excerpt from 'Letter from Anna Seward to Mrs Stokes, 9 August 1786' pp. 167–168 (135 words)

excerpt from 'Letter from Anna Seward to Mrs Stokes, 9 August 1786' pp. 167–168 (135 words)

part of

Letter from Anna Seward to Mrs Stokes, 9 August 1786

original language

urn:iso:std:iso:639:ed-3:eng

in pages

167–168

type

text excerpt

encoded value

Yes, indeed, my expectations were more than answered by the abbey-music. In smaller scenes the single songs have certainly been heard to more advantage; but all that resulted from the blended harmony, both of voices and instruments, was above description, and beyond compare. The picturesque powers of some of the choruses seemed miraculous. Above all others, in that celebrated one from Israel in Egypt, which describes the return of the Red-sea over the host of Pharaoh. It is then that we felt the dire situation from the clang of the trumpets, the thunder of the drums, the sounds of wild dismay, which burst in vollies from every part of the vast orchestra, whilst a distinct melody was preserved amidst the fearful and mingled tones, as the horse and his rider were thrown into the sea.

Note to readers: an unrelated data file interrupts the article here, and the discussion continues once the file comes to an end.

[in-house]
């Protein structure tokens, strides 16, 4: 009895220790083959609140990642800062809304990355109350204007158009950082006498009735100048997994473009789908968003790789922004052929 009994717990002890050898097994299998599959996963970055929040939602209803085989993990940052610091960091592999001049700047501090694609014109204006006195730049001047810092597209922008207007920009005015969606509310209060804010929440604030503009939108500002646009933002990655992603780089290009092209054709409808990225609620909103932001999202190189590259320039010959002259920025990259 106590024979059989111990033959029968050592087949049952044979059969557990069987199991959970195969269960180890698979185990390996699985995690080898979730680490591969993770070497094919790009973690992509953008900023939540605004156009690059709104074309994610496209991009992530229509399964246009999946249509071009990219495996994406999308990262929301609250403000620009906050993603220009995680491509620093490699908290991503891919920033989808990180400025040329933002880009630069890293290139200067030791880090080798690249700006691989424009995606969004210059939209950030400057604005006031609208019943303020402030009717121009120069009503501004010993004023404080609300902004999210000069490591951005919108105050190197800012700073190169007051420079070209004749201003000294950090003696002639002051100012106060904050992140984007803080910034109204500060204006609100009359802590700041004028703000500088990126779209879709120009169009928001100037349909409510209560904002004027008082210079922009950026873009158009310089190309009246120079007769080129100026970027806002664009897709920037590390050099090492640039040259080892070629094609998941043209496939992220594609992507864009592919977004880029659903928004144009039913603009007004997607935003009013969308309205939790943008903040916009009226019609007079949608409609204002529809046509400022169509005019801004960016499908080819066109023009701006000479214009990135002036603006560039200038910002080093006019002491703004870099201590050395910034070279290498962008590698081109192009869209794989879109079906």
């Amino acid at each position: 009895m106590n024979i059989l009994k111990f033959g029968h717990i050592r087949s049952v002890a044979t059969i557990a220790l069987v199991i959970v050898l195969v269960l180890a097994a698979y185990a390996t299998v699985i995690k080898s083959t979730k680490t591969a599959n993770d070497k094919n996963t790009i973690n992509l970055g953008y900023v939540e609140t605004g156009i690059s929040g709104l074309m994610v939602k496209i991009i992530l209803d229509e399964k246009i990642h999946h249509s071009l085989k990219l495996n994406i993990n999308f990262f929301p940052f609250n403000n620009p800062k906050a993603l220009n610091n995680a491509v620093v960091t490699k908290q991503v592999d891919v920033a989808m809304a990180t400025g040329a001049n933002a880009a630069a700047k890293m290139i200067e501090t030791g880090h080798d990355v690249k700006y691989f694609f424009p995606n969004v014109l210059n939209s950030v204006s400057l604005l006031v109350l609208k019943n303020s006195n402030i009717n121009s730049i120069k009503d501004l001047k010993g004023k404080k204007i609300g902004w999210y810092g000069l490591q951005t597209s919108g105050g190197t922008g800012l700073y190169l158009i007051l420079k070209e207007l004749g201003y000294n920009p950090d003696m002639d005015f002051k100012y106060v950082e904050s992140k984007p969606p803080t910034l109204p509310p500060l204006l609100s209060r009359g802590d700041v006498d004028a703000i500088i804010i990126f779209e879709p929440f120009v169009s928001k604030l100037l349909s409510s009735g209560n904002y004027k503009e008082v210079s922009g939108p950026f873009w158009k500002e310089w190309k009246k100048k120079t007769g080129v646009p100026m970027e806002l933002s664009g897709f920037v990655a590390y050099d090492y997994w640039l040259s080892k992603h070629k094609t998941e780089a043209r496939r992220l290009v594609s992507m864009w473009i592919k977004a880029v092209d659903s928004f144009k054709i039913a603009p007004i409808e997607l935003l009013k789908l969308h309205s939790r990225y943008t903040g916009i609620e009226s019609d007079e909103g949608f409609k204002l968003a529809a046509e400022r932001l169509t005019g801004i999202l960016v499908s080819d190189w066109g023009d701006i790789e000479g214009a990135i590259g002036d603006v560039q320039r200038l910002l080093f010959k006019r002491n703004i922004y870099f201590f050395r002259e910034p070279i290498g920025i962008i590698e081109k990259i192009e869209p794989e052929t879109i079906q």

appears in search results as

excerpt from 'Letter from Anna Seward to Mrs Stokes, 9 August 1786' pp. 167–168 (135 words)

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reported in source

1535637565558

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